Type VI Secretion System Facilitates Intraspecies Killing in Vibrio vulnificus via the Associated rhs Toxin/Antitoxin System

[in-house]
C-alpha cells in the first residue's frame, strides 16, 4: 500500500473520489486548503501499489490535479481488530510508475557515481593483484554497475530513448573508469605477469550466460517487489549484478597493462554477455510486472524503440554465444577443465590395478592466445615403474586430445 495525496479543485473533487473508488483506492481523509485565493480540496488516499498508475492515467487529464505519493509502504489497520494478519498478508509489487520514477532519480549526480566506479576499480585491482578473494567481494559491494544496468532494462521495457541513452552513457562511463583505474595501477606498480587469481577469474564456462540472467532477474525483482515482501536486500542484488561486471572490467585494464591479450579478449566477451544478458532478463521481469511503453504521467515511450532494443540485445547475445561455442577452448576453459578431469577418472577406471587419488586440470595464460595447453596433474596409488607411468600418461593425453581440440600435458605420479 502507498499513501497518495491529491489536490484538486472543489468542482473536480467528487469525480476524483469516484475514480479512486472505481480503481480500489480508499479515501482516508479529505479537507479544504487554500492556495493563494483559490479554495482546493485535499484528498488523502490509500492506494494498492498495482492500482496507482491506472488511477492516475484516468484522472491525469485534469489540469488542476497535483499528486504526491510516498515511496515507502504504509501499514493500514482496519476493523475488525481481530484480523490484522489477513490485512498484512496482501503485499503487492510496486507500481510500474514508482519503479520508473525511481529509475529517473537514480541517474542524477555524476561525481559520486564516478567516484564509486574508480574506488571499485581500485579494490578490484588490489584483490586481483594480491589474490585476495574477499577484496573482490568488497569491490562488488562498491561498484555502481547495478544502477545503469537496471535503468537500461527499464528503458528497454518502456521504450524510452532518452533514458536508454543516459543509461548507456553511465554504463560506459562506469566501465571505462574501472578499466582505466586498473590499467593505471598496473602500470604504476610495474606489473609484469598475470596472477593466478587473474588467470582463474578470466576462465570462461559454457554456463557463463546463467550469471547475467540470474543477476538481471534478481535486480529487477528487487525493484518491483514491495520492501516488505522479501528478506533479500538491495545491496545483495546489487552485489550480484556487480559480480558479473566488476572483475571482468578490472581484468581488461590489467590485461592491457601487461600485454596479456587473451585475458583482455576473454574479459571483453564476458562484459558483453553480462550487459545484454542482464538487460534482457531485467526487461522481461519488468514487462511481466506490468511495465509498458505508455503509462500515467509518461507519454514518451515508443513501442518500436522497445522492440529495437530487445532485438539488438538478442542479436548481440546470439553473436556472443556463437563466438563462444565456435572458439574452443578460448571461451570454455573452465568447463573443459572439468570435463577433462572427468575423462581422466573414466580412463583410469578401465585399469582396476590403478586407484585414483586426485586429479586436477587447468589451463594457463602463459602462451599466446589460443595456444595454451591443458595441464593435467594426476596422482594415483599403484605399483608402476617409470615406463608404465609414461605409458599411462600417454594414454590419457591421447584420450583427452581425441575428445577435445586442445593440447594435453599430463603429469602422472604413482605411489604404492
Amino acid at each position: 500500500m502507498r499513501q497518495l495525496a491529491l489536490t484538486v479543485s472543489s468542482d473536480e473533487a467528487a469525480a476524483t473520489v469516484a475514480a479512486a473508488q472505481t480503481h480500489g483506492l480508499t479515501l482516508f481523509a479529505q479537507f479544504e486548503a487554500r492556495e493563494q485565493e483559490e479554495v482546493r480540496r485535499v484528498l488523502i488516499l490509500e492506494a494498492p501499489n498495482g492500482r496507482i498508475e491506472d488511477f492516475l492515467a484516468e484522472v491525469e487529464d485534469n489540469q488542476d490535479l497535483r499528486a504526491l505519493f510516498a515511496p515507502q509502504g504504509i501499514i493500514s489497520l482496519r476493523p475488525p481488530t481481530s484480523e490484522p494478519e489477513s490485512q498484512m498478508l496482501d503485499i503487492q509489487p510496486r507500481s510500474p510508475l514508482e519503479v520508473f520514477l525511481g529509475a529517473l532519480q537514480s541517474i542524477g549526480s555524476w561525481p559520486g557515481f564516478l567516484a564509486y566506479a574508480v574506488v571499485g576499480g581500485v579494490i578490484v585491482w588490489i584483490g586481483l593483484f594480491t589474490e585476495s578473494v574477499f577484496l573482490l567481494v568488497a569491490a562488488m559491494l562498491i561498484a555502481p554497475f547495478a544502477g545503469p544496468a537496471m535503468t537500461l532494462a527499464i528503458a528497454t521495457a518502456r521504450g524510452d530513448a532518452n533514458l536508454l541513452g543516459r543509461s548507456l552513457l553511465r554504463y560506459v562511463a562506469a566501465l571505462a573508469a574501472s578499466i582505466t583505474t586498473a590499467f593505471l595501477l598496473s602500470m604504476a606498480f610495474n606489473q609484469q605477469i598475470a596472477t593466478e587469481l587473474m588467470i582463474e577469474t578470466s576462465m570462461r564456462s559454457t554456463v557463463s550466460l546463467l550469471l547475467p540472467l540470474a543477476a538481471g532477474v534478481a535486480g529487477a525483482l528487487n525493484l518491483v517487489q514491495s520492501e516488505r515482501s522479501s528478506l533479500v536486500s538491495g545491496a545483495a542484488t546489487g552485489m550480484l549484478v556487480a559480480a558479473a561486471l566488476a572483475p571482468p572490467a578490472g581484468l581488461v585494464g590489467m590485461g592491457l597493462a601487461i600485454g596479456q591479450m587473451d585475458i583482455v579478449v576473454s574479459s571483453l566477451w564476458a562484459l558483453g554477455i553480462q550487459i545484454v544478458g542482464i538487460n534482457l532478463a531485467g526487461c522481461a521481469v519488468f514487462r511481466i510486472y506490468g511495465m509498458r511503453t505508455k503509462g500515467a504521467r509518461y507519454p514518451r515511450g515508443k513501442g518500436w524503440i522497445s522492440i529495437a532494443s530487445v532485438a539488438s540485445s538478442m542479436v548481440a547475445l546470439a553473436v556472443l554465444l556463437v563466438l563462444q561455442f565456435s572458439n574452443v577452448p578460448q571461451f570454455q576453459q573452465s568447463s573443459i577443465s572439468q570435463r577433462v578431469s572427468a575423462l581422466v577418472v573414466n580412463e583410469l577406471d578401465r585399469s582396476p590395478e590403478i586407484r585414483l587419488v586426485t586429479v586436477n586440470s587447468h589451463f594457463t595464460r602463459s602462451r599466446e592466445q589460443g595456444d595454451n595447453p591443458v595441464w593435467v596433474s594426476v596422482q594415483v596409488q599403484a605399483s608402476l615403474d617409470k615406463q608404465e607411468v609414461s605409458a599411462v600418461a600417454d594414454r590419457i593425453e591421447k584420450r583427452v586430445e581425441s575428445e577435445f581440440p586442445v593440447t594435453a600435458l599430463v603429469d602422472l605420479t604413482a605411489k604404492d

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Vibrio vulnificus is a human pathogen that causes both gastrointestinal symptoms and blistering skin lesions. According to the United States Center for Disease Control and Prevention (CDC), one in every five people with a V. vulnificus infection die, often very quickly. Most of the infections are transmitted by eating raw shellfish, particularly molluscan shellfish such as oysters, that are colonized with these pathogenic bacteria. Oysters become colonized with Vibrio by feeding on marine aggregates that contain these bacteria. Multiple strains of V. vulnificus colonize onto the surface area of the oyster matrices through the oyster's filter feeding process. These bacteria possess many effector molecules that are secreted using many of the secretion systems that are present in gram negative bacteria, including the Type VI Secretion System (T6SS). The T6SS plays a large role in the pathogenicity of many gram-negative bacteria [1]. The T6SS in V. vulnificus is a syringe-like apparatus that injects effector proteins into neighboring prokaryotic cells. There are two different types of the T6SS in V. vulnificus, Type I (T6SS1) and Type II (T6SS2). T6SS2 has been found in many species of bacteria but the T6SS1 has only been found in a handful. For instance, most V. vulnificus strains contain the T6SS2 but very few encode for the T6SS1. However, both T6SS1 and T6SS2 remain largely ambiguous in V. vulnificus. The T6SS1 has been previously shown to be active, and here we present evidence that T6SS2 is also able to cause intraspecies killing in V. vulnificus. This potentially provides an advantage for some strains of V. vulnificus when competing with other strains for space and nutrients in an environment where surface area is limited, such as an oyster. A competition assay was used to determine the effectiveness of the T6SS2 in V. vulnificus to study strain-to-strain intraspecies killing. We found that some strains of V. vulnificus significantly out-competed other strains in vitro. V. vulnificus MO6 outcompeted V. vulnificus JY1701, most likely due to the effector proteins or toxins that are being secreted through the T6SS2. Here, we propose the cellular mechanisms that provide these competitive advantages in the strain-to-strain intraspecies competition observed when V. vulnificus integrates into marine aggregates.